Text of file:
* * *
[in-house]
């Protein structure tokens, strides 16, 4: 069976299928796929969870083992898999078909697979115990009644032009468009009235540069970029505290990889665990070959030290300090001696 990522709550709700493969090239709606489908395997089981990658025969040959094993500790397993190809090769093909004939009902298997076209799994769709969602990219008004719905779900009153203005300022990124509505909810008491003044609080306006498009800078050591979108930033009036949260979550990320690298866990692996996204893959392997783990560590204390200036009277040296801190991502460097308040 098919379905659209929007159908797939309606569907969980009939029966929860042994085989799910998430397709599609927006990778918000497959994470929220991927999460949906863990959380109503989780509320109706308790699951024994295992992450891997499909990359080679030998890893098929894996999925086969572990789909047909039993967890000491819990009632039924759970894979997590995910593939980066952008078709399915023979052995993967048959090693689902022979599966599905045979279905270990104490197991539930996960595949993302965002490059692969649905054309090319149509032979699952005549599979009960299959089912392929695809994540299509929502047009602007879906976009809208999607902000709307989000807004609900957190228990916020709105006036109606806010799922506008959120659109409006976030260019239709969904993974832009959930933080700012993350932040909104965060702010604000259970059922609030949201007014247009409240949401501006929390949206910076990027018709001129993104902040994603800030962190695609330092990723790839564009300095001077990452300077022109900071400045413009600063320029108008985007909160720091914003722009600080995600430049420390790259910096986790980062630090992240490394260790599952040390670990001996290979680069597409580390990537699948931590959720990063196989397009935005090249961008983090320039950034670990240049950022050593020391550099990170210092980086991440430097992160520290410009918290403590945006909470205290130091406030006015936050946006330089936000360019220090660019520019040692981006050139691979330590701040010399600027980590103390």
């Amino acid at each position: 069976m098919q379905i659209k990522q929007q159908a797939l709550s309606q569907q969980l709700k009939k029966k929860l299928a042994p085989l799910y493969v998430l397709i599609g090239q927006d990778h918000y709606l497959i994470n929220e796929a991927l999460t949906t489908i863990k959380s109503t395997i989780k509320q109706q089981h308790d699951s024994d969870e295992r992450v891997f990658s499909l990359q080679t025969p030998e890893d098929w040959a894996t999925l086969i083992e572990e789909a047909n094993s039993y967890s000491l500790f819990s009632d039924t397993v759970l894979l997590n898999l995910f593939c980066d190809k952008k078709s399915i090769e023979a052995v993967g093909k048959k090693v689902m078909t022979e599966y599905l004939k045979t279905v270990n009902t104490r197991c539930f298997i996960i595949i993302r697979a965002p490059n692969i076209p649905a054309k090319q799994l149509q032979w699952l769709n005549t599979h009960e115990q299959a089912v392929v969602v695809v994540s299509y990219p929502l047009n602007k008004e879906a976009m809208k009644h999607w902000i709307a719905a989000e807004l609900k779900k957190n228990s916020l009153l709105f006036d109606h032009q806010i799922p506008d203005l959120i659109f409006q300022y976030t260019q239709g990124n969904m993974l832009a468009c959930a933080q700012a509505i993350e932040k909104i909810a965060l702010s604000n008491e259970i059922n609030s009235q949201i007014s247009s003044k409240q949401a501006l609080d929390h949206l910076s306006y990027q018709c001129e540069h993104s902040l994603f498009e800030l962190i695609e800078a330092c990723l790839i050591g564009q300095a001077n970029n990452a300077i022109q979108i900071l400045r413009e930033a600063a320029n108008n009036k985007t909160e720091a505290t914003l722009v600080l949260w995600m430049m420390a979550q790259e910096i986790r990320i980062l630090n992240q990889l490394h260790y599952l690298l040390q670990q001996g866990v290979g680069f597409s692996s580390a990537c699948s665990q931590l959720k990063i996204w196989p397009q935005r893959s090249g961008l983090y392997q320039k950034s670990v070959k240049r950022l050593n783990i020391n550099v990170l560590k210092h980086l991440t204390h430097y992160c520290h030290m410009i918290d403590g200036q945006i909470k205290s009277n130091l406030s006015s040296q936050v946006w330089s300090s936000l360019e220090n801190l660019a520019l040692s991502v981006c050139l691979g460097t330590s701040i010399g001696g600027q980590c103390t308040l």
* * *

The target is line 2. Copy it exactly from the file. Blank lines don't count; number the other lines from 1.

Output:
């Protein structure tokens, strides 16, 4: 069976299928796929969870083992898999078909697979115990009644032009468009009235540069970029505290990889665990070959030290300090001696 990522709550709700493969090239709606489908395997089981990658025969040959094993500790397993190809090769093909004939009902298997076209799994769709969602990219008004719905779900009153203005300022990124509505909810008491003044609080306006498009800078050591979108930033009036949260979550990320690298866990692996996204893959392997783990560590204390200036009277040296801190991502460097308040 098919379905659209929007159908797939309606569907969980009939029966929860042994085989799910998430397709599609927006990778918000497959994470929220991927999460949906863990959380109503989780509320109706308790699951024994295992992450891997499909990359080679030998890893098929894996999925086969572990789909047909039993967890000491819990009632039924759970894979997590995910593939980066952008078709399915023979052995993967048959090693689902022979599966599905045979279905270990104490197991539930996960595949993302965002490059692969649905054309090319149509032979699952005549599979009960299959089912392929695809994540299509929502047009602007879906976009809208999607902000709307989000807004609900957190228990916020709105006036109606806010799922506008959120659109409006976030260019239709969904993974832009959930933080700012993350932040909104965060702010604000259970059922609030949201007014247009409240949401501006929390949206910076990027018709001129993104902040994603800030962190695609330092990723790839564009300095001077990452300077022109900071400045413009600063320029108008985007909160720091914003722009600080995600430049420390790259910096986790980062630090992240490394260790599952040390670990001996290979680069597409580390990537699948931590959720990063196989397009935005090249961008983090320039950034670990240049950022050593020391550099990170210092980086991440430097992160520290410009918290403590945006909470205290130091406030006015936050946006330089936000360019220090660019520019040692981006050139691979330590701040010399600027980590103390």